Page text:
Thursday, April 2, 2015

Information asymmetry and how it is changing the world of selling

Daniel Pink's keynote at the modern marketing experience conference was great. In the keynote, he talked about how the world of selling is changing due to changes in information asymmetry--what information is available and to who.

In the older days, the salesperson knew a lot more about the product than the consumer, and when they interacted, the salesperson had to convey a lot of information about the product to the consumer in a very short period of time. This time crunch led to the perception that sales people were pushy, fast talkers, and sometimes sleazy. The perceptions were not helped by an experiment where people were asked what was the first word that came to their mind when they recalled an experience with a salesperson. The top 25 words were not flattering.

In the new world, where information is at everyone's fingertips--thanks in a large part to the Internet, and search engines--the information asymmetry shifted the other way, tipping more toward the consumers, who often end up knowing more about the product that they would like to purchase. Pink argues that this shift in information asymmetry would necessitate a corresponding shift in the selling strategy. The new strategy has to shift from the older days' mantra: "Always Be Closing" to one suitable for modern times.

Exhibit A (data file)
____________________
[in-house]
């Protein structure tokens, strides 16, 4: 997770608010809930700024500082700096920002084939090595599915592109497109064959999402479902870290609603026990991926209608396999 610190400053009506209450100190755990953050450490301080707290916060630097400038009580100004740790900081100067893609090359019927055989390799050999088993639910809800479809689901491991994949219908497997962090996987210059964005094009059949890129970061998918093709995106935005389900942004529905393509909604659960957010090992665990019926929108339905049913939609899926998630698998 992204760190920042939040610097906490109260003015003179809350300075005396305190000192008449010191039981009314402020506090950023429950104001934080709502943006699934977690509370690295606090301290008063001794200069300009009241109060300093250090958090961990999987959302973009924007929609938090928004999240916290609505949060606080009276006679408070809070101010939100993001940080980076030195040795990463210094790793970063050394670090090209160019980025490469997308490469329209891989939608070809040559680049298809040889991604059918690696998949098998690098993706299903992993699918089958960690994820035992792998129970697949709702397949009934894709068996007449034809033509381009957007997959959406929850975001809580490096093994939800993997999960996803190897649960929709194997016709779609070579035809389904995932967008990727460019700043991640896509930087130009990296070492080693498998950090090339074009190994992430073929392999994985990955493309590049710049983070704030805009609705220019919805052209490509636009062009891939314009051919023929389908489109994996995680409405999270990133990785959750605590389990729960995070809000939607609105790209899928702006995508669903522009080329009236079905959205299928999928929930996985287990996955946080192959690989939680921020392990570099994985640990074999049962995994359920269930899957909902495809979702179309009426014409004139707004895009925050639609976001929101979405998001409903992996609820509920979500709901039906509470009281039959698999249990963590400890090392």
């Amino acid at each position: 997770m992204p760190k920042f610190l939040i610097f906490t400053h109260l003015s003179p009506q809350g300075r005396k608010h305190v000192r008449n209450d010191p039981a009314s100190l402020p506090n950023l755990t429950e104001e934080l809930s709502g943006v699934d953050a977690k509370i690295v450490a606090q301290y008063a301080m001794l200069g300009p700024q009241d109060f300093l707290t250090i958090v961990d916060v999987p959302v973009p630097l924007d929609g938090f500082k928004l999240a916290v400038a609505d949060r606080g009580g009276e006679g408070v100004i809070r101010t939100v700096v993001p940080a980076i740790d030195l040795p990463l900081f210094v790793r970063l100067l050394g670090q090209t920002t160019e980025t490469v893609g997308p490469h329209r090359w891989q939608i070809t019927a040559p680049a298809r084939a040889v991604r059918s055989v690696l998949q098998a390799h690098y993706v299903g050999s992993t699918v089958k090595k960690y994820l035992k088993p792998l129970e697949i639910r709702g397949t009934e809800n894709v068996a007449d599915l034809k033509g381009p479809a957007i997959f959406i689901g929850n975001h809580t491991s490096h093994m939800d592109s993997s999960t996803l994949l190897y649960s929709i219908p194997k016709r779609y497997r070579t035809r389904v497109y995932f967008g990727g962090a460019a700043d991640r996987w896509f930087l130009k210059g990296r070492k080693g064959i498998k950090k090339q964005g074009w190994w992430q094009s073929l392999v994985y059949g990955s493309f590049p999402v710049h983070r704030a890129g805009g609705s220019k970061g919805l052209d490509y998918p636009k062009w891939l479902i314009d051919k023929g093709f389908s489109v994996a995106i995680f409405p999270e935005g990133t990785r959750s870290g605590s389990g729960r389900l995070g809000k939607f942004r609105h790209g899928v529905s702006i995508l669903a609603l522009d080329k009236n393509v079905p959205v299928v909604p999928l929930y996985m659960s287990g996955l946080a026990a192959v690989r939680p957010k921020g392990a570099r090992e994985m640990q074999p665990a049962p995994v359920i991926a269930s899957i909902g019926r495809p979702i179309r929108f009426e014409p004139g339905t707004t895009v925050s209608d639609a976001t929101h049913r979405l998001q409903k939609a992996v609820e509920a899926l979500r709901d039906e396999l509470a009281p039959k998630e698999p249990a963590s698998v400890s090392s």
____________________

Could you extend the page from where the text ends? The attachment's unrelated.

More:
Pink proposes keeping the acronyms ABC intact, but giving them new meaning: "Attunement, Buoyancy, and Clarity." In attunement, the salesperson needs to put the customer needs first, and take their perspective when thinking about products or services that will help them, and explain them clearly. And in the face of rejection, the salesperson has to remain buoyant, and optimistic.

Wouldn't we all as customers prefer that new style of selling.

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